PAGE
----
The Spur

“If you can dream it, do it”: Pres. Gores reflects after announcing retirement

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President Connie Gores announced that after six years as president of Southwest Minnesota State University she will retire in May.

Before Gores made history by becoming the first female president of SMSU in 2013, she served in positions such as a chair of governance on the board of the Minnesota campus compact and as a founding member of the Jared P. Stene Student Leadership Scholarship Board.

Interview President Gores and the SPUR:

Q: How do you feel being the first female president of SMSU?

A: I hope I’m not the last one. Sometimes institutions do that, sometimes when they have the first of any race, gender or ethnic group they think they are “one and done”.

Let us hope I am not the last one and there are other women who follow as well. I have

always been a leader in my life; high school, college, I have often been the first or the only.

Something happened my first year which made me think how important this was for the

university, the town of Marshall and so forth. I was speaking at a luncheon and before the

it started, the director said before we go on we need to stop and recognize what a historic occasion it was. I thought how is this historic? The director said I was the first woman president of SMSU and everyone burst into applause. It became clear to me how much this meant for so many people.  I was reminded of the importance of being the first or only person to do something. We have the responsibility to include others who are with us and bring other people along to the same point. I realized I represented all the hopes and dreams of the people who came before and after me and of other people who come after me and whose nieces, daughters, granddaughters want to strive for top positions within a company, a or an organization. I understood there was a lot of responsibility which came along with being the president. It has been easy, there are many good people who are at this university.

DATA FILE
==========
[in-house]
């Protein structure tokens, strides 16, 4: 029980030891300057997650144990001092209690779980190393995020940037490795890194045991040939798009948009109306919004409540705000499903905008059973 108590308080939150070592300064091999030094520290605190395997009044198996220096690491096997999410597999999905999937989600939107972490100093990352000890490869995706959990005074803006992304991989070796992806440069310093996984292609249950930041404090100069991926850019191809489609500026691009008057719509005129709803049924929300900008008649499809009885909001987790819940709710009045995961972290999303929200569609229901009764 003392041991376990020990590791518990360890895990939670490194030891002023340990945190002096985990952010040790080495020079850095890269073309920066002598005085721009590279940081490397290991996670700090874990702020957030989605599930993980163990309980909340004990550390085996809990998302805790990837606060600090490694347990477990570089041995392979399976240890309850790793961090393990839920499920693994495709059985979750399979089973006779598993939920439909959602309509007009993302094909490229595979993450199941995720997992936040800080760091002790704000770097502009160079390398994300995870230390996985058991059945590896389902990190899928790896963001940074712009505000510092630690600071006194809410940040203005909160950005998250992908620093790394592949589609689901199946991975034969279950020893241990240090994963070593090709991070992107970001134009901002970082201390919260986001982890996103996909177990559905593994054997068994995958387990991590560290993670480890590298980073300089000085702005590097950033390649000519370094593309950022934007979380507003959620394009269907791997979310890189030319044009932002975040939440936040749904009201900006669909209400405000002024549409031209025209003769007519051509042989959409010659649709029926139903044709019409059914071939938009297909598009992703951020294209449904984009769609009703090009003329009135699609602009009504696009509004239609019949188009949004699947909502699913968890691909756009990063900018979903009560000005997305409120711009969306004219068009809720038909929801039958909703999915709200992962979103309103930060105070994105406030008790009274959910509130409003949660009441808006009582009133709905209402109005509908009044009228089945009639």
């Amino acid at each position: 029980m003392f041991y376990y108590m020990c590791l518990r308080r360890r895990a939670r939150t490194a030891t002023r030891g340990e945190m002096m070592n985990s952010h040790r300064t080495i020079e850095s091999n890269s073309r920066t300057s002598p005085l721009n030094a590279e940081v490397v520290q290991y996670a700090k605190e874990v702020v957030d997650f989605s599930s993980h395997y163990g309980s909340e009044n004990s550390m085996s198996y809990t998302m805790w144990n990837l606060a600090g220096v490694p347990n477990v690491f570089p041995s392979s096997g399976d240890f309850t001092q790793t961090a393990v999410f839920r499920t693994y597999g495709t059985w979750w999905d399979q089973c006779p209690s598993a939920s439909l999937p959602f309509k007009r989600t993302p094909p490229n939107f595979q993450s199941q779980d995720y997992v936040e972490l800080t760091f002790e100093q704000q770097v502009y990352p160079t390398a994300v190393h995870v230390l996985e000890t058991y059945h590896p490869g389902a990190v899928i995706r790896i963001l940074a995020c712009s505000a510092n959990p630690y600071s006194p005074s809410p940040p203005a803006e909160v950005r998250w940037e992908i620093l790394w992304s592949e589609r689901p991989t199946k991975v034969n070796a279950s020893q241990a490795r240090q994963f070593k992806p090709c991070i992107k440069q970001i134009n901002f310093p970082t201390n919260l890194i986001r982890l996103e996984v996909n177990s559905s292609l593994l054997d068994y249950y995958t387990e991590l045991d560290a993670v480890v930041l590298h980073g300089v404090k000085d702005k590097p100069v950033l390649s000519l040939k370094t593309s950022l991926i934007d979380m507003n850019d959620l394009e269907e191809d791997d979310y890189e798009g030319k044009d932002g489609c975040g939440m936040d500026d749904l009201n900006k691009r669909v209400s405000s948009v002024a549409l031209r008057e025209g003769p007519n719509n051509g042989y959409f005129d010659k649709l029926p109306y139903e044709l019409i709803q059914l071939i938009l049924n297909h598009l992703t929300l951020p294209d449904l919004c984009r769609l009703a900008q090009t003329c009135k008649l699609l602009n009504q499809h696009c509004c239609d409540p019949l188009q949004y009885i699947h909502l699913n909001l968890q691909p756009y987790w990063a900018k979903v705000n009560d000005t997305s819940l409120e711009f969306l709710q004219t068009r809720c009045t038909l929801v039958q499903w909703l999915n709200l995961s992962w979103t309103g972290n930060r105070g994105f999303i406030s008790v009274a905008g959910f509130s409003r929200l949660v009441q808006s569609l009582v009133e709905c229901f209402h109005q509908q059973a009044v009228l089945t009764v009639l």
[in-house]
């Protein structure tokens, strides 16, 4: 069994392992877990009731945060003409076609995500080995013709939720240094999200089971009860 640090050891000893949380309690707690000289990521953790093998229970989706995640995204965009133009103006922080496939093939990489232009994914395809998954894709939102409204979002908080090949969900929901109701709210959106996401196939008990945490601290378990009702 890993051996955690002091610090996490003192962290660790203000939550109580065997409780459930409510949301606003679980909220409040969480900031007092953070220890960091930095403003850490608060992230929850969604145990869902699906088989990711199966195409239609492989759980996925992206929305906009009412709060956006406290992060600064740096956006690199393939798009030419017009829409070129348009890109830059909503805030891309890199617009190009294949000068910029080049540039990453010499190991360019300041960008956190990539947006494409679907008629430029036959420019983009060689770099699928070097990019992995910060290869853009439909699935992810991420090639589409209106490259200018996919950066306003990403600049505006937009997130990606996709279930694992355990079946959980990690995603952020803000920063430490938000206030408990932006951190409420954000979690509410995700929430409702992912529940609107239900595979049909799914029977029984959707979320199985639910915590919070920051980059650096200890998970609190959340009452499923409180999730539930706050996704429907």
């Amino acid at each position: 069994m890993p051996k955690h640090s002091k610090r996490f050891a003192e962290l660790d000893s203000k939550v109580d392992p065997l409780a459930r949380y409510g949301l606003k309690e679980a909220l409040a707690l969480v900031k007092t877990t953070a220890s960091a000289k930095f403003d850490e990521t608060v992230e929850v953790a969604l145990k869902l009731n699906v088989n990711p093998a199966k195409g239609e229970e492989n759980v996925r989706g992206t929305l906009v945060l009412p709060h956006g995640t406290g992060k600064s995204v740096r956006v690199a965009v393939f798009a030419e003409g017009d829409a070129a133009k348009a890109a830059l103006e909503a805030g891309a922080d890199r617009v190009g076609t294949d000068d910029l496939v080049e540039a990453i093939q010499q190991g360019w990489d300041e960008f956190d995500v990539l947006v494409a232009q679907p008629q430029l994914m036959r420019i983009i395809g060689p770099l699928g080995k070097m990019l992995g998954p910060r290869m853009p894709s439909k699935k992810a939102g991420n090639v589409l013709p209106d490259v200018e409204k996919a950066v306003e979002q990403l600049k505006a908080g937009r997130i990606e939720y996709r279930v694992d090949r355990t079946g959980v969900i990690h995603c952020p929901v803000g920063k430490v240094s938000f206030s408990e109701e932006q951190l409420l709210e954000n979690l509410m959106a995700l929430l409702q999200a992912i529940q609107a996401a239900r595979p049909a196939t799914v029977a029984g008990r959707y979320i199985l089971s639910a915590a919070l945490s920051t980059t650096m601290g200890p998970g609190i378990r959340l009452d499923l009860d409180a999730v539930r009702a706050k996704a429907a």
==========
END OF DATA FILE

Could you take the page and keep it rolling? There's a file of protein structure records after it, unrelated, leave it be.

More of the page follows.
Q: What was your vision for SMSU when you came here?

A: The first time I came to SMSU, I was not in the search process yet for the presidency, I was

invited to give a workshop and at the same time I was an intern at Winona State. I was really impressed with the people here. It was in the summer students weren’t here but faculty and staff were and there was a group of about forty people. I was struck by how people worked together and were respectful and collaborative and that really stood out to me and I thought this is different. During the presidential search process, when the candidates came to campus for an interview, it usually lasts for a couple of days and as a candidate we meet with a lot of different people time and time again. I was struck by how wonderful, genuine, industrious and resilient they were. This was the best thing which stood out to me and remains as one of the most enduring aspects of my experience.

Q: What is your vision for education as a whole?

A: Education to me, especially higher education, changes lives and makes a difference. We transform lives every single day and that attracted me to higher education and this is what kept me motivated, inspired all these years. My mother did not graduate from high school. She had to work outside the home to take care of her family. Her mother died when she was six. My grandfather was an immigrant, did not remarry, and did not believe in stepmother for his children. My mom was the oldest daughter and she took care of her siblings. At either 15 or 16, she left school and worked outside the home full time. My father was a good student, he wanted to go to college, got a couple of scholarships but he had to farm because his mother was a widow and he was a good son, but he died at 28 years of polio. This left my mother with four children at 27 years old. Education was critical for the six children my mother raised. I did not think my mother expected me to do what I have done but I was the one who gravitated to education and higher education and saw early on the effect of higher education on families and their lives. Out of the six children, everyone graduated from college, four of us have graduate degrees and I have a doctorate. It changed every one of our lives and it’s a ripple effect where it changed both ours and our children’s lives. It will be the ripple effect of what education means in a family. It is not just a profession, it is a calling.